Germany opens probe against rail staff over deadly crash

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Germany opens probe against rail staff over deadly crash

German police said Tuesday they had opened an investigation on suspicion of criminally negligent homicide against three railway employees following a train derailment last week that cost five lives.

The Upper Bavaria police department said prosecutors in the state capital of Munich had ordered the criminal probe over the crash of the packed regional train on Friday.

The accident occurred near the Alpine resort Garmisch-Partenkirchen, an area gearing up to host the G7 summit in late June.

The investigation is targeting “three (national railway company) Deutsche Bahn staff members on suspicion of offences including criminally negligent homicide”.

Police provided no further details on the case against the suspects.

Public broadcaster Bayerischer Rundfunk (BR) said investigators probing the cause of the accident were focusing on possible technical defects in the undercarriage of some of the cars, as well as the railway itself.

German media reported at the weekend that Deutsche Bahn had planned maintenance work on the route beginning on June 25. The company declined to comment.

The crash killed four adult women — two Germans and two Ukrainians — as well as a German teenager.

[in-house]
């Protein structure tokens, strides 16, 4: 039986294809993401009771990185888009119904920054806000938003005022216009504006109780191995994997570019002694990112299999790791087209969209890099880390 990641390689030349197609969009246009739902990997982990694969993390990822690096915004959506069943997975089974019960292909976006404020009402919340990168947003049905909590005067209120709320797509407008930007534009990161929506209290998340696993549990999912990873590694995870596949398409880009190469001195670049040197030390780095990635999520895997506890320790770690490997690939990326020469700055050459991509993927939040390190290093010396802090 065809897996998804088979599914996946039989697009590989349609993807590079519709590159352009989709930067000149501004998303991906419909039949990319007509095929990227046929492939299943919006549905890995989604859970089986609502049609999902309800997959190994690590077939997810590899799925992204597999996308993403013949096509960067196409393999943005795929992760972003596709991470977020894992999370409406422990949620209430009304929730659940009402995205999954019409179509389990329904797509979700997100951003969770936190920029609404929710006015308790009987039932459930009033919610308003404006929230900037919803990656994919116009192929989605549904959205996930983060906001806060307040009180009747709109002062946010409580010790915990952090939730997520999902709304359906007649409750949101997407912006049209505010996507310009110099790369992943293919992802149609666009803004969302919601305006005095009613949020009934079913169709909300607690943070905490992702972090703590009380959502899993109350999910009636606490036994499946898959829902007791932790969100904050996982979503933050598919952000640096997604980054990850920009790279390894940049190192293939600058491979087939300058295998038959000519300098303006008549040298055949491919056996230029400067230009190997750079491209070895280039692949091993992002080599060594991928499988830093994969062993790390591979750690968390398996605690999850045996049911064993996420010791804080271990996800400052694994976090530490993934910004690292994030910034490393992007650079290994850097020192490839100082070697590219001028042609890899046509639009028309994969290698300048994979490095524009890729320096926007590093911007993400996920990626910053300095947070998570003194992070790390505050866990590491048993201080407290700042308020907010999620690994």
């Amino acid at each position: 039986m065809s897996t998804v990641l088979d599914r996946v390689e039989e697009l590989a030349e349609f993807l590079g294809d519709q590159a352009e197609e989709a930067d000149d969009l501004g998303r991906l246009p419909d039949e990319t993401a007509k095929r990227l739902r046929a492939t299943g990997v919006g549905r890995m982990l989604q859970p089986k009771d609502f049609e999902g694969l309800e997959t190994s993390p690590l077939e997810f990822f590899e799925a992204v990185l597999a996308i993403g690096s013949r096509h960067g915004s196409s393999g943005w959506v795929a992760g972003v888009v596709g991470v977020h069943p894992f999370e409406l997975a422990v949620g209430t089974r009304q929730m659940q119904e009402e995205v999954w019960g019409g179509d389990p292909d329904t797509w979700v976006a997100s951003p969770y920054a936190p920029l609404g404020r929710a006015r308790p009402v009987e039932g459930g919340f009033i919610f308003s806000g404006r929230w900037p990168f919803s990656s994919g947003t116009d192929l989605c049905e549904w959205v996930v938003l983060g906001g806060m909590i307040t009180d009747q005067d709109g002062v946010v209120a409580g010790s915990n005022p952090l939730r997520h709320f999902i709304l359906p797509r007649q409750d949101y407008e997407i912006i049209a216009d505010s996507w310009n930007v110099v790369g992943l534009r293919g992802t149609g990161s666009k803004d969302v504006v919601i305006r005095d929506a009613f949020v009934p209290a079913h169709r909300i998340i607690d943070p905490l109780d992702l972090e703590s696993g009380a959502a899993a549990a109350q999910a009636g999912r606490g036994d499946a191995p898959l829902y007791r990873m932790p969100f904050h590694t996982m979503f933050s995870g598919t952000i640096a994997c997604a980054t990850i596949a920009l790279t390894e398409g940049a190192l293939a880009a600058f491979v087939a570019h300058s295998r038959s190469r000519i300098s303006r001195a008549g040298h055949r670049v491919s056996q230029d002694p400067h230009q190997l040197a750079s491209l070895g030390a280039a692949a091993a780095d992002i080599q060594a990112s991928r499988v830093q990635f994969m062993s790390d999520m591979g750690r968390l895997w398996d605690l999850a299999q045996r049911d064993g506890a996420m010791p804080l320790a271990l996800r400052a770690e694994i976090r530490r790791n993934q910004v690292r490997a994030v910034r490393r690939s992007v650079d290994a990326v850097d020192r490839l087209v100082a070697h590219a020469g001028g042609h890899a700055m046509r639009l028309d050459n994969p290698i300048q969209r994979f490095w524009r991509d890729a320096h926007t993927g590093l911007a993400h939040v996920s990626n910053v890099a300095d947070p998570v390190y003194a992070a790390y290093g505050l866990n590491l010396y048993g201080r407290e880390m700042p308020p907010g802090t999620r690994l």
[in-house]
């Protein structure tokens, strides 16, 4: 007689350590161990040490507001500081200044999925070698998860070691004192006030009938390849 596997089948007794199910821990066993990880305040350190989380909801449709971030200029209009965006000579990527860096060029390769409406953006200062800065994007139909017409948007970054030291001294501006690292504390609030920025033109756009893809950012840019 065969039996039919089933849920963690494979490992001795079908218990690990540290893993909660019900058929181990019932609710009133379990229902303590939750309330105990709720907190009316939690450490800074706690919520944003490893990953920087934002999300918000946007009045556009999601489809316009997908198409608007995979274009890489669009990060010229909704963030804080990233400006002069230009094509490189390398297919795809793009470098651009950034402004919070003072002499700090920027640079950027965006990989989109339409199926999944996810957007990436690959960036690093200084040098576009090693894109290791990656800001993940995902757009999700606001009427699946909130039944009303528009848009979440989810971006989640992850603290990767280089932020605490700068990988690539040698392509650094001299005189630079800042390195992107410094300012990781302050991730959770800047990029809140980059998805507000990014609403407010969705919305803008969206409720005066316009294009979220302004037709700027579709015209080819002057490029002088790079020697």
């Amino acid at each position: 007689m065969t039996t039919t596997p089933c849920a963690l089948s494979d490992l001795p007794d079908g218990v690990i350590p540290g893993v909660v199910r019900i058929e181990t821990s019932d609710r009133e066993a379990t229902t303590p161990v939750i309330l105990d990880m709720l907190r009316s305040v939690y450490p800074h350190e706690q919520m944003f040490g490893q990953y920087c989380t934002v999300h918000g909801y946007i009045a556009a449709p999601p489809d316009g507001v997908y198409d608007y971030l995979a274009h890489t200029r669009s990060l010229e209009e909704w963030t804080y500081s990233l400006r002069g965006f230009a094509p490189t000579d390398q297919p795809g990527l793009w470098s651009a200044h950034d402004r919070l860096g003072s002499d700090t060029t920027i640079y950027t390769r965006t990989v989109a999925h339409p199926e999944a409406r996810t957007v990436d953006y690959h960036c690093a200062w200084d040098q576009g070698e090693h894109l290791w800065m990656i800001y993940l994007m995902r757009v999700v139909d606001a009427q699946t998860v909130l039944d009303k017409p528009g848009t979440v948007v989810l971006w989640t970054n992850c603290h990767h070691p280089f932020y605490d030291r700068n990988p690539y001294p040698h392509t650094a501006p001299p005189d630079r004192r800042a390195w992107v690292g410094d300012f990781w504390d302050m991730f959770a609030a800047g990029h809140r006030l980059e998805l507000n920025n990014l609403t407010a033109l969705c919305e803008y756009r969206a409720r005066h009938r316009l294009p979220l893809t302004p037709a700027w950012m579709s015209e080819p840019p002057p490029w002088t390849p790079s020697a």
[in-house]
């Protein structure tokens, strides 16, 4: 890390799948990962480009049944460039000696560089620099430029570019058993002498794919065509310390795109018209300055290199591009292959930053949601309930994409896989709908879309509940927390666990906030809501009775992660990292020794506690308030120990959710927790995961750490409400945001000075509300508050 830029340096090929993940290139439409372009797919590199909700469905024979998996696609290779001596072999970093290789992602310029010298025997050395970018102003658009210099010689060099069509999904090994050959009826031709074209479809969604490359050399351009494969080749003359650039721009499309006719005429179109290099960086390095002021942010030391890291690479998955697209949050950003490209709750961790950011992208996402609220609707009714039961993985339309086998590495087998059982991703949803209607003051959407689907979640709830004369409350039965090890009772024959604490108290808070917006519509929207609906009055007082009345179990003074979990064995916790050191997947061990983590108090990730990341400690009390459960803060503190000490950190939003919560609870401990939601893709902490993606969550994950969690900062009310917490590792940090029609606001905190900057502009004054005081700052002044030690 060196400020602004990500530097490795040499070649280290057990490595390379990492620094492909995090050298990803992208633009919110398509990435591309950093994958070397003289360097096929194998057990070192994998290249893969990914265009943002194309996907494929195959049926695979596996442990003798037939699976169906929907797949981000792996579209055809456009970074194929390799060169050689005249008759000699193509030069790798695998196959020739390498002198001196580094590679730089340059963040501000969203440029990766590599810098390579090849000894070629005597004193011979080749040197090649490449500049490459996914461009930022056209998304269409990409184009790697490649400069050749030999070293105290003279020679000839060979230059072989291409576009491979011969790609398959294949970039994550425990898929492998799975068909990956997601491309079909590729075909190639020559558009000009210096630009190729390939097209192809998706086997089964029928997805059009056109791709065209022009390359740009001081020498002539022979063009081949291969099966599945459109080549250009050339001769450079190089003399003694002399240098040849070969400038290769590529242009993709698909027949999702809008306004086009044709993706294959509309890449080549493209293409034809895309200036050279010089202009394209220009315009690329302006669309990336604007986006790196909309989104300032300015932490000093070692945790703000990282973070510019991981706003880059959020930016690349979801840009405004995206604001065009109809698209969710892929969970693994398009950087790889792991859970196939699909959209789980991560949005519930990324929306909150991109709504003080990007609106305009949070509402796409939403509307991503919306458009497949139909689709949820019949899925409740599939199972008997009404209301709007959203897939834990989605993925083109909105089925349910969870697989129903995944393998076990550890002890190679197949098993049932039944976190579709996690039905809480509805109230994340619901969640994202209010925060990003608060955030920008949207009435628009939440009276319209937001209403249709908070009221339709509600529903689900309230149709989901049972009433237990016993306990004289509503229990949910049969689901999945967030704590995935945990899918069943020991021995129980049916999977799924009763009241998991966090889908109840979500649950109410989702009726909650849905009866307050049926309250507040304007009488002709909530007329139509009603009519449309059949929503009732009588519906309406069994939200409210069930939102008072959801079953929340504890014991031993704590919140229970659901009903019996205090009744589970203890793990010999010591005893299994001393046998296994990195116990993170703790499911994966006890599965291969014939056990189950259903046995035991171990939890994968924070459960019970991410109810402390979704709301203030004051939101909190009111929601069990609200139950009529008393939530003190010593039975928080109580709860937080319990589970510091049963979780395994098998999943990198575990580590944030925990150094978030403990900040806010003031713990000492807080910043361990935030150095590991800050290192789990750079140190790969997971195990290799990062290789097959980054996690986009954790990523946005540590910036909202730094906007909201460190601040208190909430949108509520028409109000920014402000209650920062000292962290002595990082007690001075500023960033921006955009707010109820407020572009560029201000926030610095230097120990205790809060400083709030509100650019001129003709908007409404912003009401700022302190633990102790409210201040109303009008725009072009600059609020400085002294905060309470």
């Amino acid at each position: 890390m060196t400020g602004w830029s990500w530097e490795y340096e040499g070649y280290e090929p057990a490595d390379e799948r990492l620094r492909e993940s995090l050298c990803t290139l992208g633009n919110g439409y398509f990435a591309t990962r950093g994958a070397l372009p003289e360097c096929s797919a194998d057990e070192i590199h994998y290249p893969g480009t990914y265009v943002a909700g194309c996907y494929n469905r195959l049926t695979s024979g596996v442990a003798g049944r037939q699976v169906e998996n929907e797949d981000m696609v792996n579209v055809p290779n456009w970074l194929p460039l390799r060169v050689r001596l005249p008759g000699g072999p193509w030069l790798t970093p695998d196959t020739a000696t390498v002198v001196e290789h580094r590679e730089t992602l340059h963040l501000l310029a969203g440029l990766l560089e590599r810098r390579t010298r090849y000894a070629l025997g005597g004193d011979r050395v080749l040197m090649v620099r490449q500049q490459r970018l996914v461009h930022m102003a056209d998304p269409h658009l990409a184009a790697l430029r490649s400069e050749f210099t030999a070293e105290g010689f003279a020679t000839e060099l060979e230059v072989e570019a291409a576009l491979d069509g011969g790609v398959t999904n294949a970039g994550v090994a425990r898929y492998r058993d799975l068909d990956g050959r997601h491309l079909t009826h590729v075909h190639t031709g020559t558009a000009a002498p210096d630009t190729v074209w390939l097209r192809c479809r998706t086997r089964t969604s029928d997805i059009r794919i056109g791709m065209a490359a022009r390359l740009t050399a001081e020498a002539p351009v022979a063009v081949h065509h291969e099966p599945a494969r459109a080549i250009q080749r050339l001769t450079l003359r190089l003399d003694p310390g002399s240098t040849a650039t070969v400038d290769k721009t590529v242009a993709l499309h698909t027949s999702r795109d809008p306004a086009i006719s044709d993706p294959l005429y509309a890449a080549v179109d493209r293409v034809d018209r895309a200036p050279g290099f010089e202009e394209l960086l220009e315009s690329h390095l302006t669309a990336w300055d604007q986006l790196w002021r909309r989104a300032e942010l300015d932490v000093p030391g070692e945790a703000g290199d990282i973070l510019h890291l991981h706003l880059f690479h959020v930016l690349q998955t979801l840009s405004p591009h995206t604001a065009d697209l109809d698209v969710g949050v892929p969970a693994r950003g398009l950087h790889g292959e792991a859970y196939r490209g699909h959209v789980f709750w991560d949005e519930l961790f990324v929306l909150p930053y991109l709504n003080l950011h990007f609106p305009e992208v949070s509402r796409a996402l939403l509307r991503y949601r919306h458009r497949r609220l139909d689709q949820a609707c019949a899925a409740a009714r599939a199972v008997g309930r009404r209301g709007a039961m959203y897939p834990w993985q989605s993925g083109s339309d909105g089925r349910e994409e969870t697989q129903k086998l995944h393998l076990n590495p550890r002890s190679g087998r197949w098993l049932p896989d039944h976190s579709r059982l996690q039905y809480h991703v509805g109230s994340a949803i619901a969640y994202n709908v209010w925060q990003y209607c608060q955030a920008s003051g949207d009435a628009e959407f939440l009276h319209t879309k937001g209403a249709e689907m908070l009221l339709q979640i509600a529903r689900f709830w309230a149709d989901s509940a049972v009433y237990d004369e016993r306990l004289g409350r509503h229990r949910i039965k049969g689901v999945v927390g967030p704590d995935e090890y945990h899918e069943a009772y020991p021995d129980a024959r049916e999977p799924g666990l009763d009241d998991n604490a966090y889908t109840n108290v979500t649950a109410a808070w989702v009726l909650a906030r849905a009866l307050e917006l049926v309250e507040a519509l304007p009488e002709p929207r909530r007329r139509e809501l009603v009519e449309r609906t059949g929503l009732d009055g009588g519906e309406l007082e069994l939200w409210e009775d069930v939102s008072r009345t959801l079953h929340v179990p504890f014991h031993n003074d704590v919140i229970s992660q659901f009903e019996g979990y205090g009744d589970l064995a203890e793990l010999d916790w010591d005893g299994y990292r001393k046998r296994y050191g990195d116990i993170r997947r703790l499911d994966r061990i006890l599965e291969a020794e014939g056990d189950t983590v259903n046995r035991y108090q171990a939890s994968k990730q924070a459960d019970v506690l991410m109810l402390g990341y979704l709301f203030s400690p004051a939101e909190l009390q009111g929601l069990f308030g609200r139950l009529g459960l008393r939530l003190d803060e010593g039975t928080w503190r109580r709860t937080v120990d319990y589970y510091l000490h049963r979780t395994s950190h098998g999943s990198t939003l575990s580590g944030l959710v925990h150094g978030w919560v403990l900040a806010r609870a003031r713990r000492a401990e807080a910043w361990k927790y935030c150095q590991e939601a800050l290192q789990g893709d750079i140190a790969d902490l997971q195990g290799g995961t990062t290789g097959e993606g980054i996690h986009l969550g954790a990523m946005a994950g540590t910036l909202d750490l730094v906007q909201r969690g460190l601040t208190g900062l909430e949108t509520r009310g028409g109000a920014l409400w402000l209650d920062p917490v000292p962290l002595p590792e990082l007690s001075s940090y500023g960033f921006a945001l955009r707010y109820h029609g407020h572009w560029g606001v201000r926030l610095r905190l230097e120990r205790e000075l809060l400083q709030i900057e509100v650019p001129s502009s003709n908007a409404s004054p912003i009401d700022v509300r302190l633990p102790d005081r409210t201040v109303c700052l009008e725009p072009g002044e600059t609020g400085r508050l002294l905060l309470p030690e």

More than 40 passengers were hurt, one of whom is still in a critical condition, police said.

The accident occurred just after midday on Friday as school holidays were starting in the two southern German regions Baden-Wuerttemberg and Bavaria.

Police said the regional train was “very crowded” with about 140 people on board as a new nine-euro ($10) monthly public transport ticket valid across Germany also boosted demand.

The train had just left Garmisch-Partenkirchen for Munich when the accident took place in the Burgrain district.

From June 26-28, heads of state and government including US President Joe Biden are due to meet at Schloss Elmau — 11 kilometres (seven miles) from Garmisch-Partenkirchen.

BR quoted Bavarian interior minister Joachim Herrmann as saying there was “no indication” that the accident could have been caused by an attack on the rails by G7 protesters in the run-up to the summit.

“We can’t rule anything out entirely but based on the investigation so far, nothing points in that direction,” he said.

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